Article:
BeatRider Touch is a music/rhythm game that seems to make a world of sense. Take the iPod–the leader in portable music accessibility–and build an app that liberates players to Tap Tap with the tracks from their own library. Brilliant!
But don’t get too excited. The current iPhone OS puts up some daunting hurdles in implementing that kind of freedom. And although BeatRider is the first to attempt the jump, its legs are a tad short… and the track is made of quicksand.
Tap to your own library… if you can wait that long.
Let’s talk logistics. Apple limits developers from accessing the device’s music folder–a restraint that’s reportedly lifted in the forthcoming update to 3.0. BeatRider sidesteps the dilemma by allowing players to upload tracks to an account at mybeatrider.com, to be re-downloaded directly into the app itself. Ingenuity aside, given the time that it takes to prepare 10 songs–about 30 minutes on a quick connection–it’ll be difficult to get most people on board. What’s more, the uploaded tracks lose licensing after seven days, requiring weekly attention to keep the 20-track allotment playing.
BeatRider’s gameplay presents standard music/rhythm fare. Beats fall along the channels of a fretboard, passing into the foreground’s “Determination Bar,’ as savvy-fingered players gain points tapping out the corresponding buttons. But whereas Tap Tap features three lines of beats, and Guitar Rock Tour features four, BeatRider pulls a near impossible five into the fray. There’s simply too little room to keep the rhythm under wraps, and without support for a landscape mode, chubby-fingered players are at a greater disadvantage than ever before.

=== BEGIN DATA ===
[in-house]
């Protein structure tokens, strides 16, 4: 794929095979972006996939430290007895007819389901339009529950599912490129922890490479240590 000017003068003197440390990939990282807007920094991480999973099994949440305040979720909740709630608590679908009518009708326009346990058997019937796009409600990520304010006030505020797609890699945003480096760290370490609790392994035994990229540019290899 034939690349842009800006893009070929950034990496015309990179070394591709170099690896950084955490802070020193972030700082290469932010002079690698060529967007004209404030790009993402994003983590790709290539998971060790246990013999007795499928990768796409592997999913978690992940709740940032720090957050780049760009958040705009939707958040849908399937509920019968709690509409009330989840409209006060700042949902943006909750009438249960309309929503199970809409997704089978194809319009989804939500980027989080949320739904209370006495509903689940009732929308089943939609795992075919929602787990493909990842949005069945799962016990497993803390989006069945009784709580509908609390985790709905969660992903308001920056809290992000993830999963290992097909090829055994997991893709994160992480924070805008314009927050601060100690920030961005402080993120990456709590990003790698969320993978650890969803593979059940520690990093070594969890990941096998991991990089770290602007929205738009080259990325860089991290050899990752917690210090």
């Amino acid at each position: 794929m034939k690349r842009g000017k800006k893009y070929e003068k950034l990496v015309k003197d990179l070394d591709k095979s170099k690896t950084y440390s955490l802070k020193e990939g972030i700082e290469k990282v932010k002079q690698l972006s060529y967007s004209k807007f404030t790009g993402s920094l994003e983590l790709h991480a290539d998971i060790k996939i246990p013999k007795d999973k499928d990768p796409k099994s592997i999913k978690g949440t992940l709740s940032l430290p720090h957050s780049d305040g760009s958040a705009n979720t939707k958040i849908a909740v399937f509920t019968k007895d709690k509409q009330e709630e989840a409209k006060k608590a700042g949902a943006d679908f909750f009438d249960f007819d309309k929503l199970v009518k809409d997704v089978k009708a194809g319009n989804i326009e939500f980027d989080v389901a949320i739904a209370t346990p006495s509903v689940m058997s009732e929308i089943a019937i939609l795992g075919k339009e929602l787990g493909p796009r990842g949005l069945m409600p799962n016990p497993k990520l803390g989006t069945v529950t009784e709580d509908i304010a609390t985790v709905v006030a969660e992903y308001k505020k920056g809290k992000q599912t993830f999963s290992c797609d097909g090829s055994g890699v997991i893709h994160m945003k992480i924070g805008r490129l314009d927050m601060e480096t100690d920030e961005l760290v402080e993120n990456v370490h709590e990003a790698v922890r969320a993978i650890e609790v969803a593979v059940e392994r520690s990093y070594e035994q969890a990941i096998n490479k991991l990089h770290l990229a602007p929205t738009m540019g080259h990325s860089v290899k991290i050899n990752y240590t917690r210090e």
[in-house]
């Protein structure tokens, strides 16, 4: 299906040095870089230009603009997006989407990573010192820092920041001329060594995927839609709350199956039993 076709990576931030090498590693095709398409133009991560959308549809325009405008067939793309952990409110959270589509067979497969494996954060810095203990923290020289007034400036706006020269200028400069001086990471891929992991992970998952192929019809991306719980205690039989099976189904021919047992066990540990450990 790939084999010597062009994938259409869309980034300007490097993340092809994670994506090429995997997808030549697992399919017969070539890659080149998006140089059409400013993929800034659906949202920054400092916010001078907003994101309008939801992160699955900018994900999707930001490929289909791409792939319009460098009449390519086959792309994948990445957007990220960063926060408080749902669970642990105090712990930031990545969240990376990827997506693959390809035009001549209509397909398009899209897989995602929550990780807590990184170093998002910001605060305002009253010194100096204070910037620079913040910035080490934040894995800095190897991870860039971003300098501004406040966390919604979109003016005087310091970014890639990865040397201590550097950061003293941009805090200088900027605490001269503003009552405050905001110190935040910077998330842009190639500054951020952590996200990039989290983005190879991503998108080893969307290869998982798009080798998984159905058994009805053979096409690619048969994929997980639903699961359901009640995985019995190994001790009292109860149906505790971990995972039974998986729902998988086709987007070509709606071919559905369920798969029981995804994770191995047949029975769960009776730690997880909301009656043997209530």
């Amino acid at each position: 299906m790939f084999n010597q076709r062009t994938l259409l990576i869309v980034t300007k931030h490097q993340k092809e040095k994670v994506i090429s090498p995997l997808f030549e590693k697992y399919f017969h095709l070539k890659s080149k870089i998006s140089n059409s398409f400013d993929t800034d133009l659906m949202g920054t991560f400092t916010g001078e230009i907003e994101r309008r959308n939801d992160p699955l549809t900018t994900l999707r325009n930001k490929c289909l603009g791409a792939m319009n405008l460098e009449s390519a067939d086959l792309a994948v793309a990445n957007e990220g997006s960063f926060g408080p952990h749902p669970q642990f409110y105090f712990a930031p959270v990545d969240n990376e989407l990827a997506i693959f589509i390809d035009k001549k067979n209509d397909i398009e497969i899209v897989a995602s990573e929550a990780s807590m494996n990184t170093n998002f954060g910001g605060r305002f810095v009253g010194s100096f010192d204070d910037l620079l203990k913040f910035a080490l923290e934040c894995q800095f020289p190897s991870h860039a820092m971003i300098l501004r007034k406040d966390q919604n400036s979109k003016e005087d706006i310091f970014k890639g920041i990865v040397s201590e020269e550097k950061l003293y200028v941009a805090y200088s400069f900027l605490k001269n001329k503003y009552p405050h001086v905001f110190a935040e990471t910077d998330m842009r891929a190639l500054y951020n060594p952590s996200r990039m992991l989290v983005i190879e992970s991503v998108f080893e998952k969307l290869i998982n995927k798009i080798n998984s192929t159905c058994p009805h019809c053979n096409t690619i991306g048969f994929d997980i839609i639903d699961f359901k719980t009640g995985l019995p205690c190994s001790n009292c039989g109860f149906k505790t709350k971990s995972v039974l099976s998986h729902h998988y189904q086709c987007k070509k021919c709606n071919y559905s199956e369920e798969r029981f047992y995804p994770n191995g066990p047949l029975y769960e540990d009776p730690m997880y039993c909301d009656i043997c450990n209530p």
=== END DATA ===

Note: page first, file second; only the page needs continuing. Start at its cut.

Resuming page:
But how well does the game implement your uploaded music? Quite well, actually–provided that you’re playing on the easier of six difficulty settings. It’s here that the game allows itself time to shape the most suitable beats. Ramp up the difficulty and it all seems to gets a bit random. To be sure, in terms of challenge, this one brings it to the best of tappers.
There’s not much to get excited about in presentation. The action is set within a Matrix-like vortex of binary code, bordered by a techo-industrial interface. Tapping the buttons relays a beat of electronic percussion that’s perfectly suited to the likes of Flight of the Conchords’ “Inner City Pressure.” But the beats are a little on the loud side, and less-synthesized music might not fare so well.
BeatRider Touch is hard to recommend. Although the website does a great job syncing your stats to robust online leaderboards, there are just too many negatives to warrant the $4.99 price tag. After the release of OS 3.0, it’s likely we’ll see similar offerings working directly with the iPhone’s music library. If you can’t wait until then, be sure to try out the demo before committing.